Volvo Cars revealed a new step in its ambitions to end fatalities in its cars by addressing the issues of intoxication and distraction. The company had already announced that it will cap the top speed of their cars to 180 kmph which sees it take a bold step when it comes to the automotive industry worldwide. The company is even inviting car makers from all over the globe to join this 180Club. The company said that apart from speeding, intoxication and distraction are two other primary areas of concern for traffic safety. To address this issue, the company is installing in-car cameras and other sensors that monitor the driver and allow the car to intervene if a clearly intoxicated or distracted driver does not respond to warning signals and is risking an accident involving serious injury or death.

That intervention could involve limiting the cars speed, alerting the Volvo On Call assistance service and, as a final course of action, actively slowing down and safely parking the car.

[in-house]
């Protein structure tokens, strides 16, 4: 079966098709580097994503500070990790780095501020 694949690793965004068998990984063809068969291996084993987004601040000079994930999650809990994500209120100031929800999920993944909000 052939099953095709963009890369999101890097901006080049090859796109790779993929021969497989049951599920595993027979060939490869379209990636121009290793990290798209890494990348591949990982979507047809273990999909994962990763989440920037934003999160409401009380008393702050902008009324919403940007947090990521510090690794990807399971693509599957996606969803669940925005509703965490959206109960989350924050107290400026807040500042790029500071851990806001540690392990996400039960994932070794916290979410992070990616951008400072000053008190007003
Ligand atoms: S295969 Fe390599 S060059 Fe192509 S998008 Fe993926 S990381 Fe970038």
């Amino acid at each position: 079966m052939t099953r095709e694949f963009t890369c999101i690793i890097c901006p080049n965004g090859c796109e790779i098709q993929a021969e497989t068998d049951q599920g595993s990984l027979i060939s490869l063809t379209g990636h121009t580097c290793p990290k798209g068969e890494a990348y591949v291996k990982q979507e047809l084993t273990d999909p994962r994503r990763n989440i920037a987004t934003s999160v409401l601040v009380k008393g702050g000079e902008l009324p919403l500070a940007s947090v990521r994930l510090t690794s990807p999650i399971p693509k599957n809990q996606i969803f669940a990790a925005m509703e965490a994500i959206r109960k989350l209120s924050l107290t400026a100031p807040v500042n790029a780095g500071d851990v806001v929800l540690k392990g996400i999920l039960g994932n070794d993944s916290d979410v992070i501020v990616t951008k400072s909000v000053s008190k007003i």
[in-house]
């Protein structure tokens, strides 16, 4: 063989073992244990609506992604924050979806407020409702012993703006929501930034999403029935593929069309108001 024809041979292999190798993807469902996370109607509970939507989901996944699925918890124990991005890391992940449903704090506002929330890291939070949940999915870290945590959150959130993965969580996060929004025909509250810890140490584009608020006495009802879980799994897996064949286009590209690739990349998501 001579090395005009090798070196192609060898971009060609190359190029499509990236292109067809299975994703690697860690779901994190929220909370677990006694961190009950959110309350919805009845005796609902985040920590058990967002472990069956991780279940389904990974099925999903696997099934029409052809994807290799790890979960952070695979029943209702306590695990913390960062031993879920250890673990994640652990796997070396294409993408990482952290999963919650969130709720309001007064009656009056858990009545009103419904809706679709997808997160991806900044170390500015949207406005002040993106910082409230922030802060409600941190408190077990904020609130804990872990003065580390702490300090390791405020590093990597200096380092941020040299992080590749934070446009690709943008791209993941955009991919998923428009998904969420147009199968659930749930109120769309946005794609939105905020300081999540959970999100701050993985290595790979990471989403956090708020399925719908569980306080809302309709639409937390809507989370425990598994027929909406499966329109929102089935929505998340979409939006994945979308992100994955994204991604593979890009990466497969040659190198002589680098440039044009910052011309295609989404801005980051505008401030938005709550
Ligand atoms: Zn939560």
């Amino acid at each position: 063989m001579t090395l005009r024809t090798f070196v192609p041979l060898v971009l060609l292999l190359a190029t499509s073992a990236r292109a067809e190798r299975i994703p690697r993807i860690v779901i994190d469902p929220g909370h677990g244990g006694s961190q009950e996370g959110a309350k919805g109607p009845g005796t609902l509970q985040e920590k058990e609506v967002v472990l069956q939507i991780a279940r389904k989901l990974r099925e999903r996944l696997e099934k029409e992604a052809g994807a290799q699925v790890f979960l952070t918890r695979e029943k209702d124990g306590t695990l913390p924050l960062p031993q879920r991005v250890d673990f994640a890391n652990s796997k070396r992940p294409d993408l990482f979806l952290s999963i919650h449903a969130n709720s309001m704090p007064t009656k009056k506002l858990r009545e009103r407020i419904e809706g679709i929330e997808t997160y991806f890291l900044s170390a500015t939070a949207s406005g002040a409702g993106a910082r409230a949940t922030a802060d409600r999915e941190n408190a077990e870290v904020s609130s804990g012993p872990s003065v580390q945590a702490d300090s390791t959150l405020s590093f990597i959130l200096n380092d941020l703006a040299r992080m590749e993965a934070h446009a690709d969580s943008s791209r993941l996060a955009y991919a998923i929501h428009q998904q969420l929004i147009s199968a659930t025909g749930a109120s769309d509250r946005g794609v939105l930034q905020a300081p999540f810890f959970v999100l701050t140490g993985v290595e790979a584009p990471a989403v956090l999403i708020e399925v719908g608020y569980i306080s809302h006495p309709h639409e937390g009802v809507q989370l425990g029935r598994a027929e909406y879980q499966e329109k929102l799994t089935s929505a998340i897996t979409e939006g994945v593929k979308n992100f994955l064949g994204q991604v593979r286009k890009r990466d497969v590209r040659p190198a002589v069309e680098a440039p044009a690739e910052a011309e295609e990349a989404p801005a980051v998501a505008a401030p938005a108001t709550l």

Examples of such behaviour include a complete lack of steering input for extended periods of time, drivers who are detected to have their eyes closed or off the road for extended periods of time, as well as extreme weaving across lanes or excessively slow reaction times. A driver-monitoring system as described above is an important element of allowing the car to actively make decisions in order to help avoid accidents that could result in severe injuries or death.

Trent Victor, Professor of Driver Behaviour at Volvo Cars said, "There are many accidents that occur as a result of intoxicated drivers. Some people still believe that they can drive after having had a drink, and that this will not affect their capabilities. We want to ensure that people are not put in danger as a result of intoxication."

Introduction of the cameras on all Volvo models will start on the next generation of Volvos scalable SPA2 vehicle platform in the early 2020s. Details on the exact amount of cameras and their positioning in the interior will follow at a later stage. Currently though in the test car vehicle, the cameras are placed on the A-Pillar.

For those wondering about breach of privacy, when it comes to cameras in the car, well, Volvo says that the data from the cameras will not be available to the company, but there are areas it will need to refer to this data in case of an accident or a specific instance. The company is still working on creasing out the doubts that the customers would potentially have.

Source: CarAndBike

March 22, 2019